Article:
Monsignor Jan Machač

* 1915  †︎ 2009

  • "I got into one of them and rode to Dejvice. There I rang the door-bell and a janitor let me in. Some priest in a cassock walked by, and I thought he was some sacristan. He welcomed me and asked: ´Are you going to the seminary? Come with me, I will show you your room.´ I followed him up the stairs and he opened the door and said: ´Choose whichever place you like, how about the one by the window?´ So I moved my things there. And after the evening meal each of us was to go and have a talk with the spiritual director. And as I came to his office, I realized he was the man who showed me my room. You know, I was a country boy, frightened a bit; all this was new to me. So I continued my studies there. And this spiritual director was to become archbishop Beran. At that time I had no idea how important person he would become.”

  • “We were being watched whether we would read a pastoral letter. One time I had this pastoral letter with me, and I went up to the pulpit and I read it. Below the pulpit there were six of these policemen. At the end I added some of my own notes. Nothing happened, and then on September 8th, a Marian holiday, I was arrested. They took me to Karlovy Vary. I was arrested during the day, I don’t remember whether they also searched the house. And a local State Police chief was among them, his daughter attended my religion class, so I knew him. And since I owned a gun and had a gun licence, they took that with them, I don’t even know why I had it. I don’t remember how much time I spent in Karlovy Vary. Then they transported me and some other priests to Prague to the Pankrác prison, but I don’t remember it exactly.”

  • “In the Jáchymov area I worked in mine Eva. I worked down in the mine. I was not breaking the ore, but I was in charge of wagons, my task was recharging the wagons with electric power and bringing them to the shaft. Thus I was by the shaft and all the stuff was riding around me on those wagons. It was Easter, and so I was also giving confessions and baptizing. For this I got transferred to Pilsen to the Bory prison. They discovered that I was religiously influencing other prisoners, because the others wanted me to work underground with them. One advantage of being imprisoned is when one prays and keeps one’s faith. Then he can see it from a different angle, and is able to overcome a lot. Even though he may not manage everything, he withstands a lot. I always think that thanks to the Lord I passed that time as something that had to happen. I always said to my referent that the saddest thing was that we both spoke Czech. If he knew all that because he used to believe and acted differently, it would be interesting to see what he thinks of it today, if he is still alive. I don’t remember his name, I did not even know it.”

  • “Before my second arrest there were no interrogations by the State Police or something like that. We had a seminar in the archiepiscopal seminary. All of us from the Prague diocese were summoned there, and there was some discussion, on various issues. You know, at that time, some priests were already under the influence of the Pacem in Terris. And when I was on the way back, I already saw two guys waiting at the entrance. I thought they were up to something. I walked out. On the way I destroyed some papers and addresses, and I threw them into a sewer. I went to the railway station in Dejvice. I bought a ticket and they came to me as I was standing by the ticket counter. ´You are arrested.´ They gave me dark glasses and put me in a car, I could not see where they were taking me. For a long I did not know where I was but then I realized I was in the prison in Ruzyně, for when I stepped on a chair and looked out, I could see the Hvězda summerhouse, and thus I knew I was being held in Ruzyně.”

  • “My name is Jan Machač, I was born on June 1st 1915 in Horní Lideč in district Vsetín. My father’s name was Josef Machač, he was a miller by trade, but he later left the work in the mill and he became a railways worker. My mother’s name was Marie Machačová, born Novosadová. She worked in the field, and then, there were five of us children, so she was always busy.”

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    Praha, 01.01.2009

    duration: 01:46:55
    media recorded in project Stories of 20th Century
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One advantage of being imprisoned is when one prays and keeps one’s faith

Machač-vězeňské foto (2).jpg (historic)
Monsignor Jan Machač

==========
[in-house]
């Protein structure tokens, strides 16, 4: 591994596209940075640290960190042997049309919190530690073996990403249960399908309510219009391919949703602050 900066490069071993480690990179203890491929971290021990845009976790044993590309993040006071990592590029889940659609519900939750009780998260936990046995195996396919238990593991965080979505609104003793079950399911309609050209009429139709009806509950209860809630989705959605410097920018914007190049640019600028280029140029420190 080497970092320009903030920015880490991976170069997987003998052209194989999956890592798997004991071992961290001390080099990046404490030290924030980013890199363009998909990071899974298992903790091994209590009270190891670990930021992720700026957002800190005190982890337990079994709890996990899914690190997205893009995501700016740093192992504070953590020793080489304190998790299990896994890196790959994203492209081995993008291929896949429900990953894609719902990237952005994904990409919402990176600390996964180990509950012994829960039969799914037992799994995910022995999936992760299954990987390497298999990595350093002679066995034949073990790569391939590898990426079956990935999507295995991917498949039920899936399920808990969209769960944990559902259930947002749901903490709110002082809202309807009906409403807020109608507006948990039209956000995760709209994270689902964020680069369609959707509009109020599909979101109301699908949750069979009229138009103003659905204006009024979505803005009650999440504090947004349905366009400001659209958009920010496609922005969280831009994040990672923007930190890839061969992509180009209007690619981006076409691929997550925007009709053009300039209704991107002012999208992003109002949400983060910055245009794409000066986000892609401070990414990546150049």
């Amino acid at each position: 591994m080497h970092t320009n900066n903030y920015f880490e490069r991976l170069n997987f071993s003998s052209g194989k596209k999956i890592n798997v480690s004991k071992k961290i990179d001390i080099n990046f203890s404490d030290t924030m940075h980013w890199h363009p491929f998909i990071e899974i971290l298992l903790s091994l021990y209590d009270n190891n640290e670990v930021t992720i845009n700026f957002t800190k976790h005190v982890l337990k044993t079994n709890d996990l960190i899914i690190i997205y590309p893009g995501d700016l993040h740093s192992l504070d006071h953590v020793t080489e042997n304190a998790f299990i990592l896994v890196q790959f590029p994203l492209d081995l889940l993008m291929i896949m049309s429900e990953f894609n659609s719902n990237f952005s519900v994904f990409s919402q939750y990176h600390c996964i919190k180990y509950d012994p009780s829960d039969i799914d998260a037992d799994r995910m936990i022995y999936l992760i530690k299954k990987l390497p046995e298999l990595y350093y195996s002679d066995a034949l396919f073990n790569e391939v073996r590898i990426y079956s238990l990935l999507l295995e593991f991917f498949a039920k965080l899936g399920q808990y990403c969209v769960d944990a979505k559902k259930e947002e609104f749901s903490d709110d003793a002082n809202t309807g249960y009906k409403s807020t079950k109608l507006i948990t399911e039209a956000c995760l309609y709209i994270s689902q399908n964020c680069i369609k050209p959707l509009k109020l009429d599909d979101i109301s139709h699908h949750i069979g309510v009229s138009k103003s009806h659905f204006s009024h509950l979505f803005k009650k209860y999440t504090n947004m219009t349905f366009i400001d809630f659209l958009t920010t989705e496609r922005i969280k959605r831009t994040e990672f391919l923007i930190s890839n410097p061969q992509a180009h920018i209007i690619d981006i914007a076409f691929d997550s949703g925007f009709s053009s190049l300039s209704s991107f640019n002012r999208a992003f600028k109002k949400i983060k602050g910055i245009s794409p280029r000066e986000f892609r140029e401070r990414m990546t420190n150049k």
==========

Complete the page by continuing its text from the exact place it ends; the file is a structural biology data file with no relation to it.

Jan Machač was born June 1st 1915 in Horní Lideč in the Vsetín district. His father Josef Machač was a miller by trade, and so little Jan was growing up in a mill. Later his father left the miller’s trade and began working as a railway worker. His mother Marie Machačová, b. Novosadová, was taking care of the household and raising five children. Jan Machač attended a lower elementary school in Horní Lideč, and during the higher elementary he walked several kilometers every day to nearby Valašské Klobúky; later he commuted by train. After a grammar school was opened in Vsetín, Jan Machač continued his studies there, and completed them in 1938. Since his childhood he has been considering a priest’s vocation. Eventually coincidence played a role in his decision, when he during one of his trips on train met a nun, who helped him with application to the theological faculty. Jan Machač began his studies of theology as a seminarian at the faculty, which was however closed soon after together with other universities and transferred to Dolní Břežany as an archiepiscopal college. Jan Machač completed his studies in 1943, when he was ordained by bishop Elkčner in the St Vitus cathedral. He celebrated his first mass in his native Lideč on June 6th 1943. After his ordination the first assignment was in Dolní Bělá near Manětín, where he spent one year as a chaplain. From there he was transferred to Pilsen, where he also witnessed the liberation of the city by American soldiers. There he experienced yet another significant event - he was the very first priest to welcome the spiritual director and future archbishop Beran, a returnee from a concentration camp, in the liberated homeland. From Pilsen, Jan Machač also made trips to borderland areas, where he celebrated masses for new Czech inhabitants. He was also assisting in solving troublesome situations arising from the deportation of German priests and the forced deportation of German population, an issue he felt very sad about. After one of his visits in Cheb he received a request to come to serve in this parish. This really happened in 1946 and Jan Machač then served as priest in Cheb for five years. He considers this time one the most beautiful and fruitful periods in his life. Already in Cheb Jan Machač clearly voiced his stance toward the people’s democratic regime after February 1948, refusing its atheistic ideology. In 1949, Roman Catholic priests were pressured not to read a pastoral letter from the bishops to their congregations, however, Jan Machač was not intimidated by the presence of several State Police agents in the church and he read the entire document together with his own notes. This act did not have immediate repercussions, but some time after the situation changed and on September 8th 1949 Father Machač was arrested and imprisoned. He refused to write a petition for pardon, and he was eventually released together with other priests on the state holiday on October 28th 1949. However, before long he was arrested for the second time, followed by a court trial and many years of imprisonment in communist labour camps and prisons. On November 30th 1951, Jan Machač attended a seminar held in the archiepiscopal seminary in Prague. There, he was arrested and detained in the Prague-Ruzyně prison. He was subjected to several interrogations, he suffered cold and hunger, and experienced repeated interruptions of sleep at nights. He admitted that towards the end of his detention he suspected some substance was being added into his meals and drinks. He drew his strength from his faith and regular prayers, which he was saying in front of a cross engraved into the wall of his solitary cell. He was accused of reading the “illegal” pastoral letter to the congregation in Cheb in 1949, and of organizing (as an administrator of the vicariate) a petition, in which he was collecting signatures of other priests against the law on economic funding of churches. He was also accused of failing to report the illegal stay of his chaplain Schützner on the Czech territory, although he was aware that this chaplain had crossed the state border illegally and then worked as an enemy agent in Czechoslovakia, attempting to cause harm to the people’s democratic regime. The trial with Jan Machač took place on August 7th 1952 in Prague. He was convicted of high treason and sentenced to seven years of penal servitude, loss of property and civil liberties in the duration of six years. During his seven-year imprisonment he was first held in Valdice, where he was also sent later from various other prisons and labour camps. He also spent some time in prisons in Mladá Boleslav, Pilsen, and in uranium labour camp in the Jáchymov region, from which he was for his pastoral activity transferred to the prison in Pilsen-Bory. After his release in 1958 Father Machač spent some recovery time, but immediately after he was ordered to start working in a worker’s profession. He was not accepted as a gardener nor a street-sweeper, and he eventually managed to find a job in furniture factory TON in Bystřice pod Hostýnem. There he worked with a circular saw for seven years before he was allowed to serve as a priest again in 1966.  His first parish assignment was in Gottwaldov-Malenovice. In 1968 his service was requested by the Prague consistory, where he worked as a personal referent till 1971. A forced dismissal from the consistory eventually proved to be a blessing, because he was then assigned to the church of St Mathew in Prague, where he served for thirty-one years. He takes great joy in the fact that several present-day priests originally come from his congregations, and that during times, when churches elsewhere were experiencing significant decrease in believers, Father Machač´s church was always full of Catholic families with children. In 1998 he was awarded the honorable papal title monsignor, and when Father Machač looks back on his life, he certainly does not mention any regret about wasted years in communist prisons. He took it as a necessity, which had to be dealt with. He feels grateful for his priesthood, and he also tries to pass this life perspective to his followers. ´It’s been a nice life,´ he laconically concludes his narrative.